|Offspring of Israel Barlow and Elizabeth Haven (1811-1892)|
|James Nathaniel Barlow (1841-1841)|
|Israel Barlow (1842-1923)||5 September 1842 Nauvoo, Hancock County, Illinois, United States||26 November 1923 Salt Lake City, Salt Lake County, Utah, United States||Hannah Yeates (1843-1901) Hannah Yeates (1843-1901) Mary Elizabeth Beebe (1853-1928)|
|Pamela Elizabeth Barlow (1844-1925)|
|Ianthus Haven Barlow (1846-1907)|
|John Haven Barlow (1848-1922)|
|Mary Antonett Barlow (1850-1936)|
|Willard Albert Barlow (1854-1854)|
|Wilford Elbert Barlow (1854-1926)|
|Offspring of Israel Barlow and Lucy Heap (1836-1901)|
|Truman Heap Barlow (1857-1913)|
|Sarah Isabel Barlow (1859-1941)|
|Annis Janette Barlow (1860-1939)|
|Emma Jane Barlow (1862-1929)|
|Hyrum Heap Barlow (1864-1895)|
|Minnierette Barlow (1865-1901)|
|Granville Barlow (1867-1955)|
|Nathan Barlow (1869-1946)|
|#g1: Offspring of Jonathan Barlow (1769-1820) and Margaret Root (1766-1804)|
|Jonathan Barlow (1801-1801)|
|Jonathan Barlow (1803-1806)|
|#g2: Offspring of Jonathan Barlow (1769-1820) and Annis Gillett (1784-1853)|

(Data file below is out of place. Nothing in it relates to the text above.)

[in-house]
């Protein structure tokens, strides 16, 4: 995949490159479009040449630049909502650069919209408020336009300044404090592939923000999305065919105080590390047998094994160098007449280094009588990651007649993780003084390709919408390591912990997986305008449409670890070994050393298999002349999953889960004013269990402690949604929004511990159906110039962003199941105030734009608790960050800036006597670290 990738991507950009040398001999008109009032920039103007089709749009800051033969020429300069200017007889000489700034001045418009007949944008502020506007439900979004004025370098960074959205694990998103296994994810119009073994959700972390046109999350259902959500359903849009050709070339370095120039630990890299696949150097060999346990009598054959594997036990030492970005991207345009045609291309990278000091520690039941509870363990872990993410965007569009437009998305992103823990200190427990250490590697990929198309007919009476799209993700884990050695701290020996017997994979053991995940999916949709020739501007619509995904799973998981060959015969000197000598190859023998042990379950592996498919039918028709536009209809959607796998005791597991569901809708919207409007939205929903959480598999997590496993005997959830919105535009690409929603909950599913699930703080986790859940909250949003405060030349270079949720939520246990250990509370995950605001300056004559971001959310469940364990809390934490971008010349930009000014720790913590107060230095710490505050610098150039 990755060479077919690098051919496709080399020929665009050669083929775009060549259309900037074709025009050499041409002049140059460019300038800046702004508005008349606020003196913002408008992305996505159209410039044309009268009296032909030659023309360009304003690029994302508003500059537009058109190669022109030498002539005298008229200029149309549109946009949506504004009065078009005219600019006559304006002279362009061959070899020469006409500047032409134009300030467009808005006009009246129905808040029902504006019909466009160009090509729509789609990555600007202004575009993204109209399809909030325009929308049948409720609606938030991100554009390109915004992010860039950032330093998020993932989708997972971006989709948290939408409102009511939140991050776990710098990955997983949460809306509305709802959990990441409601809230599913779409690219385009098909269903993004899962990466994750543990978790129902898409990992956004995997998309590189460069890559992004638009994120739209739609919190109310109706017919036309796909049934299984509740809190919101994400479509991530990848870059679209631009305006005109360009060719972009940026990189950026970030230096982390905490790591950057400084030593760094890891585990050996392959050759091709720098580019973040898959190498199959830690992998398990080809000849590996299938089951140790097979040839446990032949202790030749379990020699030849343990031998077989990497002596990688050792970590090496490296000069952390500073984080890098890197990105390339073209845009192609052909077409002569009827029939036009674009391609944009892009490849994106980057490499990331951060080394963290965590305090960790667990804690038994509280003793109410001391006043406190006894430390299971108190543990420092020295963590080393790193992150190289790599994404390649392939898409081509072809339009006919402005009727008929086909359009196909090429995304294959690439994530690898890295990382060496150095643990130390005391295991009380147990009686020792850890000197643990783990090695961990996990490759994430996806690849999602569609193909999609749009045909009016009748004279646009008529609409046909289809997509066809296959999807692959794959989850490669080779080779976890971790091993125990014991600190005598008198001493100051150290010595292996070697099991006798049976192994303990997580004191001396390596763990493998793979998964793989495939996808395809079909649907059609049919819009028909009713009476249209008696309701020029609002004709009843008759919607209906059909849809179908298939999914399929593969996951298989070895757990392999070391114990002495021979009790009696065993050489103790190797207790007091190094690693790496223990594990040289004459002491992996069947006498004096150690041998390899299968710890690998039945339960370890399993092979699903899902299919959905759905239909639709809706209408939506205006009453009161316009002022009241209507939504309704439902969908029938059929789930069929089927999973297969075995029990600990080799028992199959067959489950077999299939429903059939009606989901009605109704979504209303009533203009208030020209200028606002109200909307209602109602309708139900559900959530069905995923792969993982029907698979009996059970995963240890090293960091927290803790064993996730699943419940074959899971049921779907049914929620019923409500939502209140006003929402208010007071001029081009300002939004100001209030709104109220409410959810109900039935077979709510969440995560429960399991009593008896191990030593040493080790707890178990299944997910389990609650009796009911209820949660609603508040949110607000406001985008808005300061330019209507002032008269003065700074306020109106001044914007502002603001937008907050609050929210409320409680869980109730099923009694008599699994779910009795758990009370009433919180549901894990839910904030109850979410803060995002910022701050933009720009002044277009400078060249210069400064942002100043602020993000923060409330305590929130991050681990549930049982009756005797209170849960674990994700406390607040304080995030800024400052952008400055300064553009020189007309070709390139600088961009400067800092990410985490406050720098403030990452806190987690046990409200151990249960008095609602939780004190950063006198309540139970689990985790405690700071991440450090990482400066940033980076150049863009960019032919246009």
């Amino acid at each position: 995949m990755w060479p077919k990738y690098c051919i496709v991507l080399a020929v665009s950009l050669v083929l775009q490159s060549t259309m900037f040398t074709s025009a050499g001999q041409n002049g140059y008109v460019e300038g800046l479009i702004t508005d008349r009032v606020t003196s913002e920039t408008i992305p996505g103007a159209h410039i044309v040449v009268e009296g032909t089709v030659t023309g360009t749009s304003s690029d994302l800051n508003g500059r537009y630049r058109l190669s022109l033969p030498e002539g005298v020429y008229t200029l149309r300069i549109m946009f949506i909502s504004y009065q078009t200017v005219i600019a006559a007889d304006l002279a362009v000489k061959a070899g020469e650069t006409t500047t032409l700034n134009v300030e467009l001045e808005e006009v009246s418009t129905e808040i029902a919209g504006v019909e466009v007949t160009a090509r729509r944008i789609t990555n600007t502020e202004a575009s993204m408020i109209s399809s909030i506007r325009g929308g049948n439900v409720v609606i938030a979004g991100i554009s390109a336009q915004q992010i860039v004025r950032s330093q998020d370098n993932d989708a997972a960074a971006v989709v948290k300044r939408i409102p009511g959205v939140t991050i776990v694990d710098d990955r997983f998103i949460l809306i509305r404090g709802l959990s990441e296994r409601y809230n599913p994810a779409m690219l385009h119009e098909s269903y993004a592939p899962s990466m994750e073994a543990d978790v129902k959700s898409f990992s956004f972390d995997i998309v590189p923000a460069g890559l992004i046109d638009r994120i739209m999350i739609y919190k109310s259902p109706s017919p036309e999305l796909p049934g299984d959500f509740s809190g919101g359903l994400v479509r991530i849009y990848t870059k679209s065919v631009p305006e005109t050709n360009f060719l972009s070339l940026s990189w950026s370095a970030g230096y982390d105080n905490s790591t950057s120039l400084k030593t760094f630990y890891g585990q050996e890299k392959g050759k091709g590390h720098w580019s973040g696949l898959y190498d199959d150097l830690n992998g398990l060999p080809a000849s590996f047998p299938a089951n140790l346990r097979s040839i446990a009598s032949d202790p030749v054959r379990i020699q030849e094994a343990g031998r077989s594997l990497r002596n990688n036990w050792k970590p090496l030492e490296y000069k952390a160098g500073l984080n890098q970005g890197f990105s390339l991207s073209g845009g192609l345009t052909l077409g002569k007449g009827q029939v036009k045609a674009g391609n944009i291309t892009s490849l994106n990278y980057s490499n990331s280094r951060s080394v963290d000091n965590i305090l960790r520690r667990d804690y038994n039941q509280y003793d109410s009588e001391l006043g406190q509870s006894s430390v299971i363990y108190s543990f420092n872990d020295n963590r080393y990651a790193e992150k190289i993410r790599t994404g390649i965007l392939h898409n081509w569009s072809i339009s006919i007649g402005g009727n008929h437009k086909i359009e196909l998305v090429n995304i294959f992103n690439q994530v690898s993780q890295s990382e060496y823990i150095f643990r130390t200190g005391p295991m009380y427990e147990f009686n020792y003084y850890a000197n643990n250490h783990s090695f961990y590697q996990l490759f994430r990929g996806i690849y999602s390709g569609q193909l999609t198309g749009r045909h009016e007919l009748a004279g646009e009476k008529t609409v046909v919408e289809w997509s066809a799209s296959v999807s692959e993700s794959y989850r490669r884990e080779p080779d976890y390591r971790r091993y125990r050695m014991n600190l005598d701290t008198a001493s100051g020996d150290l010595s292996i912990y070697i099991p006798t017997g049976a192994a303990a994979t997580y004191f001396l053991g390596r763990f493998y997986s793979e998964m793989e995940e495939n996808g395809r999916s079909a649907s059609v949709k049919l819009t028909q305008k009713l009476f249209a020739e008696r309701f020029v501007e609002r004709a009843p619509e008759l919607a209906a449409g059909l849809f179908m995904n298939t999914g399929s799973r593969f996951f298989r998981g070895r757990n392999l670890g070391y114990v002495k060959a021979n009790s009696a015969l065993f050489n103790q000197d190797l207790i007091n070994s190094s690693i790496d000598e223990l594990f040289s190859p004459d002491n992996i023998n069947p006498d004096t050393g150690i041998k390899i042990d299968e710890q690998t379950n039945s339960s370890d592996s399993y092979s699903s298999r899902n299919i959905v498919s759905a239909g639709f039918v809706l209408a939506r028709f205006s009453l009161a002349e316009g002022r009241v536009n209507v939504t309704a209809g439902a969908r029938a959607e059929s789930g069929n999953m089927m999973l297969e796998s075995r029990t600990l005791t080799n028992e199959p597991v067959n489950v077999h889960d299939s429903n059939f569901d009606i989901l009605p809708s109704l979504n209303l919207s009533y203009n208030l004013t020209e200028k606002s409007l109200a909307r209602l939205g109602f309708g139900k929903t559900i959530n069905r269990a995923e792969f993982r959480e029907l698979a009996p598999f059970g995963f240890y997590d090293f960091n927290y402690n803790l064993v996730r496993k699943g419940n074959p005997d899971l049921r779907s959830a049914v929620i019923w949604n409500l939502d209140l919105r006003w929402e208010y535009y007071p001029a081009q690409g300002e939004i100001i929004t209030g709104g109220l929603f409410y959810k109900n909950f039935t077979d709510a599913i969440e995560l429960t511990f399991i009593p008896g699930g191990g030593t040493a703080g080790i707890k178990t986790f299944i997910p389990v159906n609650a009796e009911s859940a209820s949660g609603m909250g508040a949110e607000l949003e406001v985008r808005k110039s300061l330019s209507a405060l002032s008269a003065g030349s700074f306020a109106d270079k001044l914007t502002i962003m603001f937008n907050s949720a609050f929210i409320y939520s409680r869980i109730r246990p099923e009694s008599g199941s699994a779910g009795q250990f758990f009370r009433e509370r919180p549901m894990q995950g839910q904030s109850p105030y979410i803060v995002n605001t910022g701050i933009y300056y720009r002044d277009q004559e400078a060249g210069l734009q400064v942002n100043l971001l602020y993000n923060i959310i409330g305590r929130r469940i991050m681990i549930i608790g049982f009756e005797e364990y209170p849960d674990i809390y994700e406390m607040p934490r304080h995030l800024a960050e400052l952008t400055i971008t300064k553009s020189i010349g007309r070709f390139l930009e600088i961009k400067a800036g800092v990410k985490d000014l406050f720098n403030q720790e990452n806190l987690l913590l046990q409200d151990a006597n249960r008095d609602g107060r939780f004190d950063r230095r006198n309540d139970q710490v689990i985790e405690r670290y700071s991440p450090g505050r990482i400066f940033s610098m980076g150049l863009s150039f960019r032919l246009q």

|Nathaniel Barlow (1805-1806)|
|Israel Barlow (1806-1883)||13 September 1806 Granville, Hampden County, Massachusetts, United States||1 November 1883 Bountiful, Davis County, Utah, United States||Elizabeth Haven (1811-1892) |
Elizabeth Barton (1803-1874)
Lucy Heap (1836-1901)
Cordelia Maria Dalrymple (1822-1905)
|Jonathan Watson Barlow (1808-1851)|
|Margaret Maria Barlow (1811-1875)|
|Annis Jennette Barlow (1814-1850)|
|Truman Root Barlow (1818-1860)|
|Rhoda Almira Barlow (1820-1876)|
- Israel Barlow
- Barlow in Washington County, Utah
- Barlow in Hampden County, Massachusetts
- Barlow in Davis County, Utah